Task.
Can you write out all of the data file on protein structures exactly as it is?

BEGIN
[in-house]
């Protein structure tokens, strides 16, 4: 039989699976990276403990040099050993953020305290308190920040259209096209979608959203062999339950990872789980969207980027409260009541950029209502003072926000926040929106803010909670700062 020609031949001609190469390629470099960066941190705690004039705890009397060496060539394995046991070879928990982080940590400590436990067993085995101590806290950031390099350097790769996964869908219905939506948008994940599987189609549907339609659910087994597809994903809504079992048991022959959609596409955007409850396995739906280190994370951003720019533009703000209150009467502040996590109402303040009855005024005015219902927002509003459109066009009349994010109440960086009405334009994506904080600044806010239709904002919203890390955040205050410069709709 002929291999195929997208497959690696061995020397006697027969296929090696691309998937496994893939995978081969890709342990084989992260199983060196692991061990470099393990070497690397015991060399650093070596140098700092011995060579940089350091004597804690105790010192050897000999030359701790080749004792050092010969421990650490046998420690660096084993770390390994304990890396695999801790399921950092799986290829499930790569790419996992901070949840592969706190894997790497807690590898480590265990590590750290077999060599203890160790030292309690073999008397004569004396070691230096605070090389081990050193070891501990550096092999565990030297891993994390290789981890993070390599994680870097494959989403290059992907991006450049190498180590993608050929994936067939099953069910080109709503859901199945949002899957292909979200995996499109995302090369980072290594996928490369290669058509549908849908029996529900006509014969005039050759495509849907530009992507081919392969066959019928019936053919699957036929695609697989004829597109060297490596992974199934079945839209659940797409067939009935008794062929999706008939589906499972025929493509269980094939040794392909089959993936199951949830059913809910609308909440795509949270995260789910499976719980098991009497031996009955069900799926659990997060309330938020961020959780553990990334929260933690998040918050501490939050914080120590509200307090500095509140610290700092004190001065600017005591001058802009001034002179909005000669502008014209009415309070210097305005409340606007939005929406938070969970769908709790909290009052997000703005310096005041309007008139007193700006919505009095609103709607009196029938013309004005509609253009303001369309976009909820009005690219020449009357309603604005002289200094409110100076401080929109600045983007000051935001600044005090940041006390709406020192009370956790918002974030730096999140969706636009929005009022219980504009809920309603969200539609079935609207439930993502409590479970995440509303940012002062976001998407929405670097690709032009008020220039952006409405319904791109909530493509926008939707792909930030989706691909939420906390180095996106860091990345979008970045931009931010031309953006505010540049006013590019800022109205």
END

[in-house]
């Protein structure tokens, strides 16, 4: 039989699976990276403990040099050993953020305290308190920040259209096209979608959203062999339950990872789980969207980027409260009541950029209502003072926000926040929106803010909670700062 020609031949001609190469390629470099960066941190705690004039705890009397060496060539394995046991070879928990982080940590400590436990067993085995101590806290950031390099350097790769996964869908219905939506948008994940599987189609549907339609659910087994597809994903809504079992048991022959959609596409955007409850396995739906280190994370951003720019533009703000209150009467502040996590109402303040009855005024005015219902927002509003459109066009009349994010109440960086009405334009994506904080600044806010239709904002919203890390955040205050410069709709 002929291999195929997208497959690696061995020397006697027969296929090696691309998937496994893939995978081969890709342990084989992260199983060196692991061990470099393990070497690397015991060399650093070596140098700092011995060579940089350091004597804690105790010192050897000999030359701790080749004792050092010969421990650490046998420690660096084993770390390994304990890396695999801790399921950092799986290829499930790569790419996992901070949840592969706190894997790497807690590898480590265990590590750290077999060599203890160790030292309690073999008397004569004396070691230096605070090389081990050193070891501990550096092999565990030297891993994390290789981890993070390599994680870097494959989403290059992907991006450049190498180590993608050929994936067939099953069910080109709503859901199945949002899957292909979200995996499109995302090369980072290594996928490369290669058509549908849908029996529900006509014969005039050759495509849907530009992507081919392969066959019928019936053919699957036929695609697989004829597109060297490596992974199934079945839209659940797409067939009935008794062929999706008939589906499972025929493509269980094939040794392909089959993936199951949830059913809910609308909440795509949270995260789910499976719980098991009497031996009955069900799926659990997060309330938020961020959780553990990334929260933690998040918050501490939050914080120590509200307090500095509140610290700092004190001065600017005591001058802009001034002179909005000669502008014209009415309070210097305005409340606007939005929406938070969970769908709790909290009052997000703005310096005041309007008139007193700006919505009095609103709607009196029938013309004005509609253009303001369309976009909820009005690219020449009357309603604005002289200094409110100076401080929109600045983007000051935001600044005090940041006390709406020192009370956790918002974030730096999140969706636009929005009022219980504009809920309603969200539609079935609207439930993502409590479970995440509303940012002062976001998407929405670097690709032009008020220039952006409405319904791109909530493509926008939707792909930030989706691909939420906390180095996106860091990345979008970045931009931010031309953006505010540049006013590019800022109205």